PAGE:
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A cool week in North Dakota
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Brandon and Kathie Case enjoyed visiting the numerous oversized sculptures on the Enchanted Highway in western North Dakota during the 2012 version of Cycling Around North Dakota in Sakakawea Country.
Brandon and Kathie Case enjoyed visiting the numerous oversized sculptures on the Enchanted Highway in western North Dakota during the 2012 version of Cycling Around North Dakota in Sakakawea Country.
Nov. 21, 2012 12:01 a.m.



For those who have never ventured to North Dakota, a great way to experience the state, its scenic byways, and its friendly residents is via Cycling Around North Dakota In Sakakawea Country, or CANDISC, as it is commonly referred to.

My wife, Kathie, and I spent our vacation on CANDISC this past August. The blog is finally appearing due to a three month absence of blogging capabilities on the Pratt Tribune’s website since I returned to Kansas following the ride. This will be my first of three blogs on the North Dakota experience.

We definitely knew we were in a different place when we awakened to a 53 degree morning in Linton, North Dakota after leaving the hot plains of Kansas behind on the previous day with its 100+ temperatures and lows in the mid 70s to low 80s.

CANDISC is as much a celebration of rural North Dakota as it is a cycling foray. It mirrors Biking Across Kansas in its length, although it’s one day shorter, and likewise meanders through the byways and back roads of our far northern neighbor. One difference between Kansas and North Dakota this year, however, is that the rivers up north actually had water in them and the roadsides were mostly green.

If you draw a line straight north out of Pratt and then jump over a couple of meridians west, you will arrive at Garrison, North Dakota, the starting and ending point of the ride.

We were joined by 282 persons on this year’s CANDISC, a much smaller number than a typical BAK crowd of 900. Of those 282 cyclists, 25 states were represented, as well as several Canadian provinces, including Winnipeg, Ontario, and Quebec.

The weather throughout the cycling journey was excellent, especially considering the summer we had in Kansas. The event had only one day that surpassed the 90 degree mark and most days had highs in the mid 80s, 70s, and even one day that the temperature never made it out of the 60s. The mornings were always cool, with readings in the 50s and 60s, which made for good sleeping weather.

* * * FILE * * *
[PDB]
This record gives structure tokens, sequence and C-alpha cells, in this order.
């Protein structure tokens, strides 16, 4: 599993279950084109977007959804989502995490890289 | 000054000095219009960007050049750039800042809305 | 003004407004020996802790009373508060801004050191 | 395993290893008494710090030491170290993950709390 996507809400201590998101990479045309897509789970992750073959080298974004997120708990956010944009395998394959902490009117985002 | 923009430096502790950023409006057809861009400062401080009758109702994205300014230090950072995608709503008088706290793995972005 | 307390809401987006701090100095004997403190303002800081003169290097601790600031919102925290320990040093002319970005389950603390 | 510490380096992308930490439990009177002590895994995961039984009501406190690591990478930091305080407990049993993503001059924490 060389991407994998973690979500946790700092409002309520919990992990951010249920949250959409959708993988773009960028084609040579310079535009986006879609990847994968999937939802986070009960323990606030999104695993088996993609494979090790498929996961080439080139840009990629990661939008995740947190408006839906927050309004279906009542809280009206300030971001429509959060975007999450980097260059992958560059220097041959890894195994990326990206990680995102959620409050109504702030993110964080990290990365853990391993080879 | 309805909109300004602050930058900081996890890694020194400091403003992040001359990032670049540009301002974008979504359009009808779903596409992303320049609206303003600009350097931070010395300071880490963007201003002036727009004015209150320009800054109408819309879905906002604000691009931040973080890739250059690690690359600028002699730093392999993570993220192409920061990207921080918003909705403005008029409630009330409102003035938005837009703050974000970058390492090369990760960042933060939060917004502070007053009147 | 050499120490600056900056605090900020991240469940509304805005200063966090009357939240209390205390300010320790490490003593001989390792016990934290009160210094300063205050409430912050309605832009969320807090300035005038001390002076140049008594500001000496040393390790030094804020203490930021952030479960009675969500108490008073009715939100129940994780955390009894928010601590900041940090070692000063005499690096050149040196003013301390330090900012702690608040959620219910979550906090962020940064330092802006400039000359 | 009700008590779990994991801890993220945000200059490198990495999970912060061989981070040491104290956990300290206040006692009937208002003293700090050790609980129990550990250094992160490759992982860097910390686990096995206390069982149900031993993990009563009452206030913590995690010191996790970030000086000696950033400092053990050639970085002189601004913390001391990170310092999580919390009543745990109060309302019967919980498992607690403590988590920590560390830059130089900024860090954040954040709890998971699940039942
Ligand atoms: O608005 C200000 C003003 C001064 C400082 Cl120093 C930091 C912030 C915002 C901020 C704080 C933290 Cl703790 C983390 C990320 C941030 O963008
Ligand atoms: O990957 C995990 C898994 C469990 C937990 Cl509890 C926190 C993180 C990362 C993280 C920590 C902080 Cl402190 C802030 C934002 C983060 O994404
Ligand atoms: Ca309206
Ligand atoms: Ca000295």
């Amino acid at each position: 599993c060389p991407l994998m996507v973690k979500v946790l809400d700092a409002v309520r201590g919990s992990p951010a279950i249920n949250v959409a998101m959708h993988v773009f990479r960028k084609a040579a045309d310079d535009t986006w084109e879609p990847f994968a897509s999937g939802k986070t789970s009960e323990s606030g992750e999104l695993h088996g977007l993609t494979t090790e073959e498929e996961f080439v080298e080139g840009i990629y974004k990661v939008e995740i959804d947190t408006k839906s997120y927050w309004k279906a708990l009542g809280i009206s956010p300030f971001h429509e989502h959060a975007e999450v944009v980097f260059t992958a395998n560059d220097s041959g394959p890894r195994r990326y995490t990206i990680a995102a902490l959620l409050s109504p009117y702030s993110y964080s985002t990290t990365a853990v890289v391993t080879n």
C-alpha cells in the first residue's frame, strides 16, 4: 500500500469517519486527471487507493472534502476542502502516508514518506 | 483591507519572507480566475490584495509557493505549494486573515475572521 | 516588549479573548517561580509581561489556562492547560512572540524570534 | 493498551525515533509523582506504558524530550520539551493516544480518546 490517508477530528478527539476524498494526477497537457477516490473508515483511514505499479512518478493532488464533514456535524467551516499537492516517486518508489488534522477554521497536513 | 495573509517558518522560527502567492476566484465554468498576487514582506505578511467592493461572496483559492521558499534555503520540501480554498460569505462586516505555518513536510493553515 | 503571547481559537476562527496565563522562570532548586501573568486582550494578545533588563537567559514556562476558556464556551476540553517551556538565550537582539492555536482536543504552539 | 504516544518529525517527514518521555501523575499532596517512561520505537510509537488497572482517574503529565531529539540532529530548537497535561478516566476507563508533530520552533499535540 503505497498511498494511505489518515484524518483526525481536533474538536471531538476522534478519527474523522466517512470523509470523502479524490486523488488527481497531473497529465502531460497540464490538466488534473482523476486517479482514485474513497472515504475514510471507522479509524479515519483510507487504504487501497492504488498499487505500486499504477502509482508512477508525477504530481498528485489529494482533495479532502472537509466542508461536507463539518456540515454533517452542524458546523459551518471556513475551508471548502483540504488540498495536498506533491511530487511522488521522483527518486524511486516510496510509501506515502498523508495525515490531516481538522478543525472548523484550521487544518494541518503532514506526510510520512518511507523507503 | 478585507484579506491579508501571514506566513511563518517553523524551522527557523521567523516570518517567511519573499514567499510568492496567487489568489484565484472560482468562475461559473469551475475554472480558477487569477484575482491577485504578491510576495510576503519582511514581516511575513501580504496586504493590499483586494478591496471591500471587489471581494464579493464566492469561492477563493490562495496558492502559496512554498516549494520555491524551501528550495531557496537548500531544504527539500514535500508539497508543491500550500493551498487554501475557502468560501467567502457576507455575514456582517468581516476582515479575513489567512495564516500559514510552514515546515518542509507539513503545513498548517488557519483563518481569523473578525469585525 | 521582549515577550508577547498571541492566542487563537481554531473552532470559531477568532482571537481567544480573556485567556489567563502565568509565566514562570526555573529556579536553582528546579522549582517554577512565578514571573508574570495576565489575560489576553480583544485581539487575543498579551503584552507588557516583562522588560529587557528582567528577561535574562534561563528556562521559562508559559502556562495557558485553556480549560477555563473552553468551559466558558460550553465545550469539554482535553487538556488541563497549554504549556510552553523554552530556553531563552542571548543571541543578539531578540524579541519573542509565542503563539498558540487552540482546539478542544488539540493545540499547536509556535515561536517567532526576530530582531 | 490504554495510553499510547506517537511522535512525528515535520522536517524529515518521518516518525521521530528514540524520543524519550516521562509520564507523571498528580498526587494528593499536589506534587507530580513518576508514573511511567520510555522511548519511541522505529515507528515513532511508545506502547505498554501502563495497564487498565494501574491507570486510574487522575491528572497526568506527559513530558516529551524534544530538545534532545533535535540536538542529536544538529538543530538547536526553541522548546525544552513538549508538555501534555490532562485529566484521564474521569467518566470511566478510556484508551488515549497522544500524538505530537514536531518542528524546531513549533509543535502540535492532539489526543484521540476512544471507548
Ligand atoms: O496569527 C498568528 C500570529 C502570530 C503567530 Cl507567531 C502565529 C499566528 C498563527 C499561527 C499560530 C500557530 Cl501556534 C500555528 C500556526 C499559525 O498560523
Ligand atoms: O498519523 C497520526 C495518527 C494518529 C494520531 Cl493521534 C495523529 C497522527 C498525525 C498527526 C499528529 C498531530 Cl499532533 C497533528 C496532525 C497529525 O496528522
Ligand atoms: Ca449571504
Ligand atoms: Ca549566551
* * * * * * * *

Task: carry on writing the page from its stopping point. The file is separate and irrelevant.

CANDISC proved to be a well-supported ride, featuring “migrating” porta-potties every 10-20 miles (geese rode atop each one feature different male and female attire each day), which were carried on a trailer from stop to stop.  All rest stops offered cold water for riders to hydrate. Pay as you go rest stops featured local baked goods, sports drinks, and pre-packaged energy and protein bars for sale. The best part of the ride came at the end of the day. In addition to showers available at local facilities, riders could opt for the Greater North Dakota Watershed: four private showers contained in a rolling shed with adjustable hot and cold water. To me, life doesn’t get much better than that, after having taken numerous communal showers on Biking Across Kansas where the water either froze you or scalded your skin. Two rolling vehicles with bike racks on the back and plenty of seating inside offered an alternative transport to the next town for cyclists who ran out of steam. A bicycle mechanic from Minot also drove up and down the route each day looking for stranded cyclists needing a fix.

Besides the support from the CANDISC organization, the support from the local communities we stayed in each night was outstanding. Besides the local restaurants (which were at times few and far between in small communities along the way) each town offered an evening meal and departing breakfast to cyclists. These meals raised money for local community projects. Additionally, the evening meal in each town featured local entertainment. Cyclists had the option of visiting local swimming pools, museums, movie theaters, and other facilities in the process of discovering each town along the way.

One of the best welcomes CANDISC riders received was in Hebron, ND, where five high school students on foot and with golf carts met incoming cyclists and offered whatever assistance was needed. One young man helped me to carry our luggage, air up our mattress, and cart us to both showers and supper after we had set up our tent. The five students were members of the local high school’s Close Up Group and accepted tips toward a planned trip to Washington, DC to observe a session or two of Congress and Senate and also meet with national political leaders.

One thing that makes this ride unique is that participants vote at the end of the ride on their favorites, including best overnight town, best rest stop item, best supper, and best breakfast. The winning towns or groups receive a donation from CANDISC that can be used to support local community projects and organizations. The awards for 2012 included the following: Best Host Community: Mott (population 732). Favorite Breakfast Meal: Hebron  (population 754). Favorite Supper Meal: Hazen (population 2,417). Best Rest Stop: Gladstone (population 250) K-Cetts. Best Rest Stop Food Item: Boy Scout Troop 6.

What is CANDISC? It is slowing down to experience North Dakota and its scenic beauty, including prolific blooming sunflower fields and August wheat harvests. It is realizing that the state, like Kansas, is definitely not flat and that its people are friendly and courteous, even if the accent is a little different. It is a rolling journey filled with people from far flung places, each one etching a story in rubber tread upon the North Dakota asphalt.

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